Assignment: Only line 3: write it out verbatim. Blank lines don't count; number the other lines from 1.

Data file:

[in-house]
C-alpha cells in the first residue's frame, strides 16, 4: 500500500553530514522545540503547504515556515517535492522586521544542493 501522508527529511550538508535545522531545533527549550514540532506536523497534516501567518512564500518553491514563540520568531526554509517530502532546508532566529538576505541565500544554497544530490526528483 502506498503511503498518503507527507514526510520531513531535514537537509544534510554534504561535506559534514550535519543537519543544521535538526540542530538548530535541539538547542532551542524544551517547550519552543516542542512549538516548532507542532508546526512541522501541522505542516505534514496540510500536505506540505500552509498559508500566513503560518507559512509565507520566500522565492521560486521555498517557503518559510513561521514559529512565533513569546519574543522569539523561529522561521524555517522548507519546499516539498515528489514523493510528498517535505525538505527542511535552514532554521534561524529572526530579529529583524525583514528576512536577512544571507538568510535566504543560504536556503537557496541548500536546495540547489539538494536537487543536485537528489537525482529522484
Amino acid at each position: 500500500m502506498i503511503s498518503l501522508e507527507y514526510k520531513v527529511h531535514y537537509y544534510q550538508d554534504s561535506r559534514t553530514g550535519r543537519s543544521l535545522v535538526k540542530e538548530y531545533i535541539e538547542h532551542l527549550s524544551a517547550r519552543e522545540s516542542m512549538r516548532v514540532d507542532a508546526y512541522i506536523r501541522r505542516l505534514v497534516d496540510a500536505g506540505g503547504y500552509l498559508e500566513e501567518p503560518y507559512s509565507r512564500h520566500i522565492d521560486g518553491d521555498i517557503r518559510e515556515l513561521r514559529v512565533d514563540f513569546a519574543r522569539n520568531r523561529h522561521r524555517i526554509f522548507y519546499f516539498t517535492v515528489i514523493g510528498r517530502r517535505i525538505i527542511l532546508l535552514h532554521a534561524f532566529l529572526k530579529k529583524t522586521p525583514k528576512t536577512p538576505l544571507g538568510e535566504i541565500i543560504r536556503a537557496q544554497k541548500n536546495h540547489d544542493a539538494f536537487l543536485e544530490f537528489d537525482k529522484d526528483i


Amino acid at each position: 500500500m502506498i503511503s498518503l501522508e507527507y514526510k520531513v527529511h531535514y537537509y544534510q550538508d554534504s561535506r559534514t553530514g550535519r543537519s543544521l535545522v535538526k540542530e538548530y531545533i535541539e538547542h532551542l527549550s524544551a517547550r519552543e522545540s516542542m512549538r516548532v514540532d507542532a508546526y512541522i506536523r501541522r505542516l505534514v497534516d496540510a500536505g506540505g503547504y500552509l498559508e500566513e501567518p503560518y507559512s509565507r512564500h520566500i522565492d521560486g518553491d521555498i517557503r518559510e515556515l513561521r514559529v512565533d514563540f513569546a519574543r522569539n520568531r523561529h522561521r524555517i526554509f522548507y519546499f516539498t517535492v515528489i514523493g510528498r517530502r517535505i525538505i527542511l532546508l535552514h532554521a534561524f532566529l529572526k530579529k529583524t522586521p525583514k528576512t536577512p538576505l544571507g538568510e535566504i541565500i543560504r536556503a537557496q544554497k541548500n536546495h540547489d544542493a539538494f536537487l543536485e544530490f537528489d537525482k529522484d526528483i